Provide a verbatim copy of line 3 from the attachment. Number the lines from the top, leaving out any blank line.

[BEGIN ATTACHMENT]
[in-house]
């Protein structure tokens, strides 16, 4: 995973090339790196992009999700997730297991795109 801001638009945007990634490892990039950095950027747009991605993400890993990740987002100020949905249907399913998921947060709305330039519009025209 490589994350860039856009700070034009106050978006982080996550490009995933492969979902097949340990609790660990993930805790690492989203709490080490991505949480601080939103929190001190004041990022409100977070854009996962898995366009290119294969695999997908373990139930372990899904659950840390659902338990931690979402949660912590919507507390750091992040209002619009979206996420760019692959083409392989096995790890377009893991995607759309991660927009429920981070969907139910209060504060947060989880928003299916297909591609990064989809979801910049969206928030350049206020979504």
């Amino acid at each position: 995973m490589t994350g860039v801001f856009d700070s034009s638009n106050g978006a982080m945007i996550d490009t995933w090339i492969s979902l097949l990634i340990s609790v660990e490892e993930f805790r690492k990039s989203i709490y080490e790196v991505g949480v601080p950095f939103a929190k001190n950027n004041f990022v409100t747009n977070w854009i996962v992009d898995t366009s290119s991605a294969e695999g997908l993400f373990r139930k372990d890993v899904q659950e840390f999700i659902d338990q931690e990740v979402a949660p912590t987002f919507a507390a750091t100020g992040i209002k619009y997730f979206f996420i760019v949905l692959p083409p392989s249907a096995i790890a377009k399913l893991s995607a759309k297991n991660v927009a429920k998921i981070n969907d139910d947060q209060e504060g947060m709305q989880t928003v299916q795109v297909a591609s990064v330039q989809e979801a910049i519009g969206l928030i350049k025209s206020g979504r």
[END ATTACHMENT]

């Amino acid at each position: 995973m490589t994350g860039v801001f856009d700070s034009s638009n106050g978006a982080m945007i996550d490009t995933w090339i492969s979902l097949l990634i340990s609790v660990e490892e993930f805790r690492k990039s989203i709490y080490e790196v991505g949480v601080p950095f939103a929190k001190n950027n004041f990022v409100t747009n977070w854009i996962v992009d898995t366009s290119s991605a294969e695999g997908l993400f373990r139930k372990d890993v899904q659950e840390f999700i659902d338990q931690e990740v979402a949660p912590t987002f919507a507390a750091t100020g992040i209002k619009y997730f979206f996420i760019v949905l692959p083409p392989s249907a096995i790890a377009k399913l893991s995607a759309k297991n991660v927009a429920k998921i981070n969907d139910d947060q209060e504060g947060m709305q989880t928003v299916q795109v297909a591609s990064v330039q989809e979801a910049i519009g969206l928030i350049k025209s206020g979504r």